Leaves of the Tree

To the Editor:

After reading your most interesting article concerning the passage in Revelation 22:2, which states, “and the leaves of the tree were for the healing of the nations,” I felt impelled to write and present my humble treatise on the subject.

I agree that the word “healing” is used in the sense of health-giving. This is further understood when we realize that these leaves were from the tree of life. The tree of life is first mentioned in Genesis 2:9 and would seem to be the same tree as in Revelation 22:2. Notice that Adam was given permission to eat of every tree in the Garden of Eden, presumably even the tree of life, except the tree of the knowledge of good and evil. This tree of life must surely have had the same qualities in Genesis as in Revelation. Since the Garden of Eden was free of sin and, therefore, free of sickness, there was no need of healing, even though it is inferred that Adam could freely eat of the tree of life (and probably did since it seemed to have exceptional fruit). Up until the fall of Adam and Eve and their subsequent banishment from the Garden of Eden, the earth was without the curse of sin just like the new earth of Revelation 22 will be. Thus, if God had a tree of life in the sinless, sickless earth of the beginning, why not in the eternal, sinless, sickless earth of eternity future? Perhaps the fruit of this tree of life is perfectly suited to the physical needs of sinless man.

The only problem I see with this line of thought is the fact that the leaves of a tree are not normally eaten, as Revelation 22:2 would imply, but rather the fruit. The answer may lie in the thought that the leaves are not “healing” by being eaten, since this is not specifically stated in verse 2, but perhaps they are to be thought of in a manner not totally unlike tree leaves today which help keep us healthy by using up carbon dioxide while giving off oxygen.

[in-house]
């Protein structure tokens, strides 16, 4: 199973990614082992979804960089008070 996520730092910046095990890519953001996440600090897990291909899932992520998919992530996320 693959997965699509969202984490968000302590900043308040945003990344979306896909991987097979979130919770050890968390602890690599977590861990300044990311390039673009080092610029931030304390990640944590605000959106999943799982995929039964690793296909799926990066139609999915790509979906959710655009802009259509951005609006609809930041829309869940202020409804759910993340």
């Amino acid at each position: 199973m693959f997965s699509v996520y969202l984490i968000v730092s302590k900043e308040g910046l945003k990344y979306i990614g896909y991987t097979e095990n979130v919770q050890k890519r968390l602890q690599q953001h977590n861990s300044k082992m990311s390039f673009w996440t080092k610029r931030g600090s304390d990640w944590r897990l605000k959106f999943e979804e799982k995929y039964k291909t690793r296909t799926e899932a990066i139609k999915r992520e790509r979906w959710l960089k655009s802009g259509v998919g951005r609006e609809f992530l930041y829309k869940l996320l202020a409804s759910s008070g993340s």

I pray that God will use these few comments to further stimulate your thinking on the subject, and edify you, as your article has me.

Samuel Derr,
Sunbury, PA


To the Editor:

I have been a faithful reader of “Food for the Flock” for many years and have enjoyed the many articles from spiritual men who rightly divide the Word of Truth.

Concerning the article on “Christ and Divorce” in the Jan.-Feb. issue, I enjoyed the article but not the answer to the modern question concerning divorce. I believe that Matthew 19:9 supports a legitimate reason for divorce (i.e., fornication), but the writer of the article gives a conflicting view on this subject. The Lord does not say anything about remarriage. Since the Scriptures are silent, why add man’s supposition? He states that if it is legitimate (by law, I guess), then remarriage is permissable. This is the world’s view, not Scripture’s. This cancer of man’s supposition is the very thing that is causing widespread dissention, division and separation among the assemblies of God’s people. It is an instrument of the devil to divide God’s people, causing much heartache.

In Genesis we have the story of Eve, who was beguiled by the devil into believing a lie, by his adding to Scripture…which caused the whole human race to fall. There is a warning given in the book of Revelation that places a curse on everyone who adds to or takes away from this book. This curse is, in part, true today.

The Scripture also states that in the mouth of two or three witnesses every word shall be established. Our Lord reiterated in the mouth of two other witnesses, Mark and Luke, the same truth about remarriage after divorce. The permanency of marriage can only be dissolved by death (Romans 7).

It may seem strange, but couples who are not saved, and know nothing of the Scriptures, believe in the permanency of the marriage vow, while many knowledgeable Christians do not. If we believe all of the Scripture, then I think a retraction of that supposition is in order.

—John M. Duff
Clairton, PA